I don't think playing semi finals at Wembley spoils the final. It was never playing at Wembley that made the FA Cup Final special, it was the fact that it was the FA Cup Final. It didn't become a non-event when it went to Cardiff from 2001 to 2006.

    Besides, playing at Wembley isn't really that unusual; everything is played there, from play-off finals to the lower cup finals. Even my team, Stockport County, have played at Wembley five times in my lifetime and I'm only 25.

    If the semis were at Villa Park or Old Trafford, thousands of fans wouldn't be able to attend. And I still can't help thinking that, twenty years ago, the current Wembley playing surface would have been considered one of the better pitches in England. Players need to worry less about fashion or sponsorship deals and start wearing the right boots.

  • Comment number 25.

    A flipping shambles-like most everything the FA is involved in!

    As a Man U fan, I'd say all 4 sides in these semis suffered from it, but all that meant was 4 teams efforts were potentially decided by the toss of a coin, or the slip of a foot, rather than skill. Chelski were most ruthless & determined & that's why they eventually won at a canter-suspect they'd have done so again on a decent pitch.

    But these are showpiece games, so either we book them for OT/Emirates/Cardiff for next season NOW and dig this mess up & start again or we forget about 2018 bids. Sorry, but it is dragging things down already, so let's have some action, please.

  • Comment number 26.

    maybe if they didnt relay the pitch every few months the grass might grow into the soil and not cut up?

  • Comment number 27.

    When the plans were being drawn up for the Emirates Stadium the number one priority was the playing surface.
    The Stadium itself was designed and built around it.
    You get the feeling that with the FA their first priority was to design a stadium that could generate the most income.
    Playing the semis at Wembley has been a disaster for the heritage of the FA Cup - the magic has gone.
    I quite agree with previous posters that playing England Internationals around the many fine stadia in the country worked fine, as long as the big games were shared out fairly.
    The only problems were where to play the Cup Finals.
    The new Wembley has been a disaster since they knocked down the twin towers.
    Maybe the FA should put in a bid for the Olympic Stadium, with its purpose built infrastructure to enable visitors easier access to and from the ground and a 80,000 capacity.
    It can't be worse than Wembley !

  • Comment number 28.

    Players slip because the surface is so wet, so stop watering it, let it dry out. You don't have to be an astrophysist to figure that one out

  • Comment number 29.

    The FA have made a mess of Wembley from start to (delayed) finish. It took too long to build, has too many corporate seats, and is not worth £750m (Cardiff is probably a better stadium at £130m).
    The price we had to pay for holding an NFL game before a crucial match: England 2 Croatia 3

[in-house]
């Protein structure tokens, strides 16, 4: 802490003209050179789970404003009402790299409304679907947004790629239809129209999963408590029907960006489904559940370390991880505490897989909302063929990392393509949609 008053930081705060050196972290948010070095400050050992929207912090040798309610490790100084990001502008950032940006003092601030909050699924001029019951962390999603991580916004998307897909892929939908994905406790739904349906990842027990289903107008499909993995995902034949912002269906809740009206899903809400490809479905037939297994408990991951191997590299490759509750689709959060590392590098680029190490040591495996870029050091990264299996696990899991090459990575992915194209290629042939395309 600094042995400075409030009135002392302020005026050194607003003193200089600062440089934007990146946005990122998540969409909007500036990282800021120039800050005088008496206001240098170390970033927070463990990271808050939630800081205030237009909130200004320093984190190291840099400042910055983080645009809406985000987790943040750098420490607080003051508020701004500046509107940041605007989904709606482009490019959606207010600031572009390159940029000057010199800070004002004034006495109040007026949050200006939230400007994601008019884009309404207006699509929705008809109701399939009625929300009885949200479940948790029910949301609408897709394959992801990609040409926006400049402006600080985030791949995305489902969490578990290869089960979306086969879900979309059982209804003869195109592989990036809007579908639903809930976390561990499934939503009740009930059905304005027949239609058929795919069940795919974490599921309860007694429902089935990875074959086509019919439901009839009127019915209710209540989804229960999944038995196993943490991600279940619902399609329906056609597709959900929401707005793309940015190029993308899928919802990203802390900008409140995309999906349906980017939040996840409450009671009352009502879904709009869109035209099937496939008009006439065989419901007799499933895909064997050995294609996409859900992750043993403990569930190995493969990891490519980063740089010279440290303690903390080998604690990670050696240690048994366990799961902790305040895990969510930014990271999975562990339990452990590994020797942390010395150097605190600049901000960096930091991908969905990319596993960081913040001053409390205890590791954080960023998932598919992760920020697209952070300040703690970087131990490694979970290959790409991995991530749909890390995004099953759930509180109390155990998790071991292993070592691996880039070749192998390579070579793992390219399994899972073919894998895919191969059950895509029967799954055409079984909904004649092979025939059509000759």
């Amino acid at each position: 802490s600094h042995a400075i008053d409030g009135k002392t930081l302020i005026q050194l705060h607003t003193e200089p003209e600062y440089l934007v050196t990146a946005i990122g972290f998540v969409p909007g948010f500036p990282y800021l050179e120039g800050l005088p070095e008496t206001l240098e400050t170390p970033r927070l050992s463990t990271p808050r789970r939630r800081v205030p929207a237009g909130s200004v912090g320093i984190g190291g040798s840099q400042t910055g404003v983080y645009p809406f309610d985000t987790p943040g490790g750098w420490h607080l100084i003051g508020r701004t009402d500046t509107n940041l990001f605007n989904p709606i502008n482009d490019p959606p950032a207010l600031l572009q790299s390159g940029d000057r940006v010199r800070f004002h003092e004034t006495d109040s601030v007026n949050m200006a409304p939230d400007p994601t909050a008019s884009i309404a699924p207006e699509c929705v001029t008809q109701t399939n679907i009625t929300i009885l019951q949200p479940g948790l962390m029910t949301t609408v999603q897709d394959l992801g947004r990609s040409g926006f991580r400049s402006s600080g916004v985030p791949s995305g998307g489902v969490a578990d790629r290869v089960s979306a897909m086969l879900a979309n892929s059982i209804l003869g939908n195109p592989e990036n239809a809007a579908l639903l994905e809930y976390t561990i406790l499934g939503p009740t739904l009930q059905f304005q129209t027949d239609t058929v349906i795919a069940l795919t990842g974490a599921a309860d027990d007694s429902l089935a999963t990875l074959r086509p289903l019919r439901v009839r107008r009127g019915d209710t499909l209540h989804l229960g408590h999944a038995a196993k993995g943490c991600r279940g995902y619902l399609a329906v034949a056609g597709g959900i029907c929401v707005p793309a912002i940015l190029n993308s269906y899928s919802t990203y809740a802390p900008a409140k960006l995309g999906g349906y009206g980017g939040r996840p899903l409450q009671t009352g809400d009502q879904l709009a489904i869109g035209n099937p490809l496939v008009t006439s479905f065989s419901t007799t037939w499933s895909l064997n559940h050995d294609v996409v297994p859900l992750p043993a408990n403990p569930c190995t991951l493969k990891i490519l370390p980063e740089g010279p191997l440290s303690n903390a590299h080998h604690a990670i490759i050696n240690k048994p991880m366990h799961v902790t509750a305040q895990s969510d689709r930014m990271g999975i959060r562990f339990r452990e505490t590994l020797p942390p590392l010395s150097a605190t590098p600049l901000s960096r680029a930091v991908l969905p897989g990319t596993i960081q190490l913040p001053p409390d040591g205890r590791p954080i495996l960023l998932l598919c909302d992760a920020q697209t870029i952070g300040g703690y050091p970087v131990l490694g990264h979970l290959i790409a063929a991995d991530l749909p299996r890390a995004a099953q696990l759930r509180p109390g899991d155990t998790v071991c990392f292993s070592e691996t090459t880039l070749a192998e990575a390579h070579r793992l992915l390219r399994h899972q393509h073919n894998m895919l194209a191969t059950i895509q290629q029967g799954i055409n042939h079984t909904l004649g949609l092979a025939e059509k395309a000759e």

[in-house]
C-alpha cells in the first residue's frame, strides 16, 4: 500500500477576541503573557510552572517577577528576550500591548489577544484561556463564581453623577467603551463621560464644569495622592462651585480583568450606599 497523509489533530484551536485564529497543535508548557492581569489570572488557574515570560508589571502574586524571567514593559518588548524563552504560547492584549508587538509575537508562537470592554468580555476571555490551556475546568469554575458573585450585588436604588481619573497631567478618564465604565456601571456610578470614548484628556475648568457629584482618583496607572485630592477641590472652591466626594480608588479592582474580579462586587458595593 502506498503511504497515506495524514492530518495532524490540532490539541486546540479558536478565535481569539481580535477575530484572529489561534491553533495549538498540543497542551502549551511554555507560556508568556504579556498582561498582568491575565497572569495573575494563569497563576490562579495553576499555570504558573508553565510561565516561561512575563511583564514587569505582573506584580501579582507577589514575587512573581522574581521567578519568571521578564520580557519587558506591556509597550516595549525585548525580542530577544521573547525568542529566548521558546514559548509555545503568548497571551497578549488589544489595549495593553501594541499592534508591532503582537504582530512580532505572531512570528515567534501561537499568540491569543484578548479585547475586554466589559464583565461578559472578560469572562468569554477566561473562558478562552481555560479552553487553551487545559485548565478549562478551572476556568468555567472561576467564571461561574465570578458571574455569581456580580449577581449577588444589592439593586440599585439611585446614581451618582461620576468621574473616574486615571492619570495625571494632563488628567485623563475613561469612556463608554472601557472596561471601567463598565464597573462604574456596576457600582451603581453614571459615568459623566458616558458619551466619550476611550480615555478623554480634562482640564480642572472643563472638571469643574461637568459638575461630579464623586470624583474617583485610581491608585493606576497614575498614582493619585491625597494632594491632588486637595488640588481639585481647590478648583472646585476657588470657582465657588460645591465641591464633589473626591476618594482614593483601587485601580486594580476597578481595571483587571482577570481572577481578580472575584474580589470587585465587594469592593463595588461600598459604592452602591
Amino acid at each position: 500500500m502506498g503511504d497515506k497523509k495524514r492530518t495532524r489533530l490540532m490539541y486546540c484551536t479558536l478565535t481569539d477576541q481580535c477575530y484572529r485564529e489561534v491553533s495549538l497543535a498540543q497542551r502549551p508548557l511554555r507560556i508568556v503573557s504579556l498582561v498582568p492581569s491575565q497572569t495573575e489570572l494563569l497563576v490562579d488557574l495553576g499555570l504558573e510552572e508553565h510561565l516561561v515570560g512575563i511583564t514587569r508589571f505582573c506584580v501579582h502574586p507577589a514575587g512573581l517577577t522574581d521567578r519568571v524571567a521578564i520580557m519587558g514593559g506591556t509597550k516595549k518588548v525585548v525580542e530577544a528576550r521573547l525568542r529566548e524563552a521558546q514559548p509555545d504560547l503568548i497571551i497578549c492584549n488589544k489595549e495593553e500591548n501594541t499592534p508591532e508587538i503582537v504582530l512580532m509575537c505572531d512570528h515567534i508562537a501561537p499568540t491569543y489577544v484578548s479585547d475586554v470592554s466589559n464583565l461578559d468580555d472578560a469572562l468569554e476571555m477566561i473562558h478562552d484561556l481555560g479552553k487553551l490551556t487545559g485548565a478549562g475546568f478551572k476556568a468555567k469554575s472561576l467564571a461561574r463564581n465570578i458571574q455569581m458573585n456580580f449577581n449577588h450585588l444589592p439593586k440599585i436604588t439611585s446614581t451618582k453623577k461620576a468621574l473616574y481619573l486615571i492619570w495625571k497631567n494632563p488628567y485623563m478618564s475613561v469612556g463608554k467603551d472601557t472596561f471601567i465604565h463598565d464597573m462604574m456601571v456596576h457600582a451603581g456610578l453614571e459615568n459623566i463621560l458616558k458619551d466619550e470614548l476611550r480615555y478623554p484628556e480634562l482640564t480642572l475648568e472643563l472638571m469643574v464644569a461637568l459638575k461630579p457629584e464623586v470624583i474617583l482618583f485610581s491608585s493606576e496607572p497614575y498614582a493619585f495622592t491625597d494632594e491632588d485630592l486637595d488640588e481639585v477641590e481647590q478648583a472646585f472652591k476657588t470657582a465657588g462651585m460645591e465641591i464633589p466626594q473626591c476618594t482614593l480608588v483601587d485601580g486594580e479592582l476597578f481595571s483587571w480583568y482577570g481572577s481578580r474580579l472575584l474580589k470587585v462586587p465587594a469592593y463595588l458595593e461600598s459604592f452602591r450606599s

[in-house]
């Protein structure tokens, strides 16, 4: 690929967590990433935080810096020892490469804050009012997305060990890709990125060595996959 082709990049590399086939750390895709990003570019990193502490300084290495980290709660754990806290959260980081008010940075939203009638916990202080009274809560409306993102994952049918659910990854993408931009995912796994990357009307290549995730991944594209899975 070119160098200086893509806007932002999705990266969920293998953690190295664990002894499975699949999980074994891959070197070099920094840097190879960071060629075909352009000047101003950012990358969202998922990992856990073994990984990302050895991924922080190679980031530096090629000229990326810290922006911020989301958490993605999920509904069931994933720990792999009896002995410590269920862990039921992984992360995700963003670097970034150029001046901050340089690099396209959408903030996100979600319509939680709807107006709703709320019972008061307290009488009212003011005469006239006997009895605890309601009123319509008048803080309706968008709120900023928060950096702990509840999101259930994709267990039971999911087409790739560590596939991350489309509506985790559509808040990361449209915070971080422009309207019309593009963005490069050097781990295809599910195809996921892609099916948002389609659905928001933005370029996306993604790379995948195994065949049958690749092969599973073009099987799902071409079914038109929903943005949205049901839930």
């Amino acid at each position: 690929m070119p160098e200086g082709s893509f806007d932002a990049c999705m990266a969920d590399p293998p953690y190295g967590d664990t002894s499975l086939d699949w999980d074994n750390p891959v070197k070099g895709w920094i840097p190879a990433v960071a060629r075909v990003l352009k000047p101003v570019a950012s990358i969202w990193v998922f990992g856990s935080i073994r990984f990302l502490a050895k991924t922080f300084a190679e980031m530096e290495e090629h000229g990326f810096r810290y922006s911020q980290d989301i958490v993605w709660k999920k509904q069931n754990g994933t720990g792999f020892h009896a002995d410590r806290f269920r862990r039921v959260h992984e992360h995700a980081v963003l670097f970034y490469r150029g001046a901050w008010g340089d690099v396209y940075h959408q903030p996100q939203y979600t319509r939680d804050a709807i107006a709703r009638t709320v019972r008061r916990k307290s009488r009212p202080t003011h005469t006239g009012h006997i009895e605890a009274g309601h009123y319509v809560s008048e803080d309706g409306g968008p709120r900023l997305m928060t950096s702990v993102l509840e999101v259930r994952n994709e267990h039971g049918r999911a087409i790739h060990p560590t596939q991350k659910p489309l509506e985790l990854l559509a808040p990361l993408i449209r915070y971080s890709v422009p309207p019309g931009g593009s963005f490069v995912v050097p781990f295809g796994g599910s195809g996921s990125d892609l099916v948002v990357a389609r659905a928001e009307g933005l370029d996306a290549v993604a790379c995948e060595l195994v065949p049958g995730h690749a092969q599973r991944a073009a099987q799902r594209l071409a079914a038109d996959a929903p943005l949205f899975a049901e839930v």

• Comment number 30.

    I agree with The Midland 20. It lacks individuality. To me, growing up, the twin towers were magical and the pitch on FA Cup Final day was always glorious. Commentators admired it and told us how the teams might exploit it's rich expanse, then tire upon it. It was special. It was a not just a venue worthy of a final, but a venue that inspired competition to get there - "We are on our way to Wembley!". I still resent that we discarded history, the symbolism, the identity - in favour of a generic stadium, a trite arch and a pathetic pitch. We have been robbed. We are never more on our way to Wembley - not when we would be just as rather be on our way to any other stadium.

  • Comment number 31.

    Don't forget the roof, it doesn't even work!!!

    In a way it should be funny seeing how terrible Wembley is, but then you actually think about it and how much money was spent, how long it took and how much the FA are paid and you actually begin to get really angry.

    When was the last time the FA actually did anything good?

  • Comment number 32.

    The FA should be ashamed of themselves shelling out £100k+ each time to resurface the pitch within a £750m+ stadium! Surely by allocating games around England would have helped to unify the country within the game, not give the media more ammo to aid it's destruction!

  • Comment number 33.

    21. At 9:35pm on 12 Apr 2010, BlueNWhiteArmy wrote:

    VengefulRod your primary school team were hardly challenging for a spot in the FA Cup final was they ?


    We were competing for a chance to win the much coveted Lettershandoney-Claudy Fairs cup! We won! But only because we were running down the hill for the second half lol! I'd say they're pretty close to getting the pitch just right. Why are you getting onto the FA about it anyway, the people they have in working on the pitch are probably one of the best in the business and thats all you can ask the FA to do surely? And also, its not like the only game you've seen where some players slipped while playing football.